Synopses & Reviews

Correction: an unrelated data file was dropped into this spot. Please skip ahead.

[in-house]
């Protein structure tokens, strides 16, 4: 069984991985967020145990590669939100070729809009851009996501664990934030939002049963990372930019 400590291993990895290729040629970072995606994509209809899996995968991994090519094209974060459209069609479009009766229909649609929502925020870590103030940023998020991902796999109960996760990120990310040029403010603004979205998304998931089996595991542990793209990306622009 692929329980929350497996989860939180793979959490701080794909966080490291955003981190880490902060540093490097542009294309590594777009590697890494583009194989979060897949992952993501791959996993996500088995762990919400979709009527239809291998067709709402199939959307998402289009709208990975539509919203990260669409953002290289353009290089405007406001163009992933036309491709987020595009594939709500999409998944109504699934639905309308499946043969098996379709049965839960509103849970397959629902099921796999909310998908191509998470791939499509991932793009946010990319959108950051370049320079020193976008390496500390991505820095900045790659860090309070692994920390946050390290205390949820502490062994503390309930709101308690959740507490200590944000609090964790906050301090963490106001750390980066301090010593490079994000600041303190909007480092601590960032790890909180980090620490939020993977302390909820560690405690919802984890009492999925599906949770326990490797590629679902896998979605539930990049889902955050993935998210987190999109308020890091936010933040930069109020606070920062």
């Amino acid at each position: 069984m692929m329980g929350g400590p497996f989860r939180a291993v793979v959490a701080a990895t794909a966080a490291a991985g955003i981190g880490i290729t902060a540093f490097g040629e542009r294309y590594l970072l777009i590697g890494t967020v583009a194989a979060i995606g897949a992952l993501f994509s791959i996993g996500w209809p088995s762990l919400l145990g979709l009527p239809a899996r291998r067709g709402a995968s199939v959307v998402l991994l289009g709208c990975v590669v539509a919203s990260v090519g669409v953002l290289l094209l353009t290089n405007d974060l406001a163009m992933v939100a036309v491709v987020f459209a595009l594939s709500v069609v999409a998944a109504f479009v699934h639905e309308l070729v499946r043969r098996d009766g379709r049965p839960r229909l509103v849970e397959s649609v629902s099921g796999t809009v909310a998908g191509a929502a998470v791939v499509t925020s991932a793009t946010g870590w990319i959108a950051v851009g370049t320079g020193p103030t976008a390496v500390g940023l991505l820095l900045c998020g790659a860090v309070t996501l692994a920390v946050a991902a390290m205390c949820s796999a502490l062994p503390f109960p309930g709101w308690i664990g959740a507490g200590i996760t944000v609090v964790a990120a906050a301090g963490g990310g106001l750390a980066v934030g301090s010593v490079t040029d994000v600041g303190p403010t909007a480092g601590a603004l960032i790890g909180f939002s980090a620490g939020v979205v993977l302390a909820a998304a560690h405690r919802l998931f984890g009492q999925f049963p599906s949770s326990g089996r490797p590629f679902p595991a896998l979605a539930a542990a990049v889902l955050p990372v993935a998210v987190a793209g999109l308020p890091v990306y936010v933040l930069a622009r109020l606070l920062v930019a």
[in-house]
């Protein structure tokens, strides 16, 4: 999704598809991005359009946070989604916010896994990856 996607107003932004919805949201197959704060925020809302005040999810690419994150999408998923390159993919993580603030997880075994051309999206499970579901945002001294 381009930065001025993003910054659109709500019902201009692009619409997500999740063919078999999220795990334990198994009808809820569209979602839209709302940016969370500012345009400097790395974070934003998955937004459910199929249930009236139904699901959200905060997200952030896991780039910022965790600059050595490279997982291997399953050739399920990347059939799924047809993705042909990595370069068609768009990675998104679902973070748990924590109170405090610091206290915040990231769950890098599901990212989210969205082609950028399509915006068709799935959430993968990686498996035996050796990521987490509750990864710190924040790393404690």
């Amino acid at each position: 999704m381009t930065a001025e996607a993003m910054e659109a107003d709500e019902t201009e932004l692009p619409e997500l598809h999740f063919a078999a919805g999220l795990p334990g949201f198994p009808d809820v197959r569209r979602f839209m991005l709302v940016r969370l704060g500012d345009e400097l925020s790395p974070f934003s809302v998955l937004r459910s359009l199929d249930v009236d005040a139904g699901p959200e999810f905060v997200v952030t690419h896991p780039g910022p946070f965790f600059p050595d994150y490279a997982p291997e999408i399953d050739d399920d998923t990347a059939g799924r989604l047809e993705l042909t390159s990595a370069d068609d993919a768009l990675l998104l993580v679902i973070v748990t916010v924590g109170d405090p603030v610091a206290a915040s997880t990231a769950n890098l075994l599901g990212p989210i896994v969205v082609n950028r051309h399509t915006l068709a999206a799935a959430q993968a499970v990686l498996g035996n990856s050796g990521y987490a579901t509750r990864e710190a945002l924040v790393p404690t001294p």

Chapter OneHilda said she'd take the plums back to the cottage with her, because if she left them at the lake no one would remember to bring them. They were the tart red plums of July. Frances, who had eaten one a while ago, didn't care whether her mother took them."Come on," said Aunt Pearl, who had started quickly up the hill but then turned to wait, watching Frances's mother, who didn't hurry. Aunt Pearl's freckled arm was raised and her hand shielded her eyes. She looked restless to Frances, who was watching from a little way into the water, Aunt Pearl didn't wear a beach jacket, just her blue bathing suit, and when she was ready to leave the beach, all she had to do was walk away, but Hilda put her terrycloth jacket on over her bathing suit, then gathered up her knitting. Next she leaned over for the paper bag of plums, which was on one of the Adirondack chairs. When Hilda leaned over, her beach jacket opened and her breasts looked big. Frances, who was eleven, did not yet have breasts.Hilda caught up with Aunt Pearl, and Aunt Pearl stretched her hand out: she wanted a plum. Frances knew that she would eat two or three on the way back to the cottage, her free hand under her chin to catch the juice. Now Hilda fed her the first one, reaching up to offer it. Aunt Pearl was tall.They hadn't suggested that Frances come along. Of course, they were only going to the cottage to change their clothes and start supper. Her mother wanted to eat early because people were coming from one of the other cottages after supper to sing or play cards.Frances's teenage cousin Simon, Aunt Pearl's son, stood at the edge of the lake in his shoes and socks and trousers and shirt, looking straight ahead atthe water, not answering when Uncle Mike shouted at him. "Stupid," said Uncle Mike, and Frances's father, Nathan, who was sitting in an Adirondack chair at the edge of the beach, flinched. Uncle Mike had stopped shouting for a while but now that the women had gone up the hill he began again.Frances liked sitting on the rock because her feet stayed wet. She liked listening to Uncle Mike too. She didn't mind when he shouted at Simon, though she knew she ought to be angry with him. Mostly she found it interesting, and waited almost eagerly for the next thing he'd say. Her parents would never talk that way. It gave her the edgy, excited feeling that some permission had been granted -- to both herself and Simon -- though Uncle Mike shouted at him "not to do things. She had stayed in the water longer than she would have if Uncle Mike hadn't been criticizing Simon for not going swimming at all.Simon stood so close to the water that although his shoes looked dry, Frances thought there wasn't room between his shoes and the water for so much as a pine needle. He would not go into the water or even put on a pair of swimming trunks, though his parents had gone to the trouble and expense of buying a bathing suit and bringing it from the city. His family had been at the lake for three days -- visiting Frances's family, who stayed for a month -- and so far Simon hadn't gone into the water once. It was shameful not to learn to swim, and Simon could barely swim. It was hot, and anyone with sense would want to cool off in the water. Uncle Mike shouted all this at Simon's back.Years earlier, Frances had been lying in bed one night, supposedly asleep, listening to her parents talk through the slightlyopened door. "Mike takes his belt to Simon," her mother had said."No," said Nathan. Frances had known what her mother had meant. It was a strange way of talking, to take your belt to someone. It could mean that Uncle Mike carried his belt across the room and gave the belt to Simon, but it didn't. She had wanted to question Simon about this subject, but she never did. She was five years younger than he was, and he was kind to her, but they didn't talk much.She was facing the shore. When she looked up she saw her mother and aunt, now far along the dirt road that went to the cottages. There were many cottages, and theirs was far away. She knew how her mother and Aunt Pearl would walk: slowly, talking all the time, sometimes giving each other a push if one of them made a joke. They would stop when Aunt Pearl wanted another plum, and Hilda would open the bag and hold it for her, teasing about how much Pearl ate.Simon was looking out at the lake. Frances thought he was trying to look as if he had something on his mind and hadn't troubled himself to notice who Mike was talking to. At the edge of the beach, near where the grass started, Frances's father turned his hands over and over on the arms of the Adirondack chair.Nobody but their family was at the lake, even though there were many cottages and it was a hot day. It was after five o'clock, that was one reason, but none of them could figure out any other reasons. She and her parents sometimes talked about what the other people were missing. Frances's father liked the beach the most. He would take a long swim and then sit in the sun, moving his chair as the shade advanced in the afternoon. He said he needed many hours of sun to bake thewinter out of him, and Frances pictured him in his classroom at Erasmus Hall High School...